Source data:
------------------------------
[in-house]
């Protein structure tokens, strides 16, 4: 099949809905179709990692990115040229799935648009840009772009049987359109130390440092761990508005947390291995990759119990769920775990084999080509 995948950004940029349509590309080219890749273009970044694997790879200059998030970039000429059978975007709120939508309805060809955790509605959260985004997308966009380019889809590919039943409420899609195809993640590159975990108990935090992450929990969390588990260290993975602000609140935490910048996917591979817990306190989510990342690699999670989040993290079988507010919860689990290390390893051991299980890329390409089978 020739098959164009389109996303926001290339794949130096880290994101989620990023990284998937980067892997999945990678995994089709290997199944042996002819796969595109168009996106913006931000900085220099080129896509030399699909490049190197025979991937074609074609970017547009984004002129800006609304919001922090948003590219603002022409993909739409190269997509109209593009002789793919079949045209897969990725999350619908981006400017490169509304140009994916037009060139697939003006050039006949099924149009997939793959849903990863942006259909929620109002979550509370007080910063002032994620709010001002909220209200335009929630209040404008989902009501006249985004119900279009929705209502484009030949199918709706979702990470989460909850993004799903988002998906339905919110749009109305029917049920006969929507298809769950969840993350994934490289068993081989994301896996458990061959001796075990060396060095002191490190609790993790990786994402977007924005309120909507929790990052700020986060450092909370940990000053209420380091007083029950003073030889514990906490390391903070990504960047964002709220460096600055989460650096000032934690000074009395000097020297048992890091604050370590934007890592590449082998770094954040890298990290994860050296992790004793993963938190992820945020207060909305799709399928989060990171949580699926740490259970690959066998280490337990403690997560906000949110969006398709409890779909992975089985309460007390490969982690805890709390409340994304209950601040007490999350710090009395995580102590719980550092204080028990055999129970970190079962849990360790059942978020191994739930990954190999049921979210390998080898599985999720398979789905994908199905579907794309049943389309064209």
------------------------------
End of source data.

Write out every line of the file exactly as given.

[in-house]
């Protein structure tokens, strides 16, 4: 099949809905179709990692990115040229799935648009840009772009049987359109130390440092761990508005947390291995990759119990769920775990084999080509 995948950004940029349509590309080219890749273009970044694997790879200059998030970039000429059978975007709120939508309805060809955790509605959260985004997308966009380019889809590919039943409420899609195809993640590159975990108990935090992450929990969390588990260290993975602000609140935490910048996917591979817990306190989510990342690699999670989040993290079988507010919860689990290390390893051991299980890329390409089978 020739098959164009389109996303926001290339794949130096880290994101989620990023990284998937980067892997999945990678995994089709290997199944042996002819796969595109168009996106913006931000900085220099080129896509030399699909490049190197025979991937074609074609970017547009984004002129800006609304919001922090948003590219603002022409993909739409190269997509109209593009002789793919079949045209897969990725999350619908981006400017490169509304140009994916037009060139697939003006050039006949099924149009997939793959849903990863942006259909929620109002979550509370007080910063002032994620709010001002909220209200335009929630209040404008989902009501006249985004119900279009929705209502484009030949199918709706979702990470989460909850993004799903988002998906339905919110749009109305029917049920006969929507298809769950969840993350994934490289068993081989994301896996458990061959001796075990060396060095002191490190609790993790990786994402977007924005309120909507929790990052700020986060450092909370940990000053209420380091007083029950003073030889514990906490390391903070990504960047964002709220460096600055989460650096000032934690000074009395000097020297048992890091604050370590934007890592590449082998770094954040890298990290994860050296992790004793993963938190992820945020207060909305799709399928989060990171949580699926740490259970690959066998280490337990403690997560906000949110969006398709409890779909992975089985309460007390490969982690805890709390409340994304209950601040007490999350710090009395995580102590719980550092204080028990055999129970970190079962849990360790059942978020191994739930990954190999049921979210390998080898599985999720398979789905994908199905579907794309049943389309064209």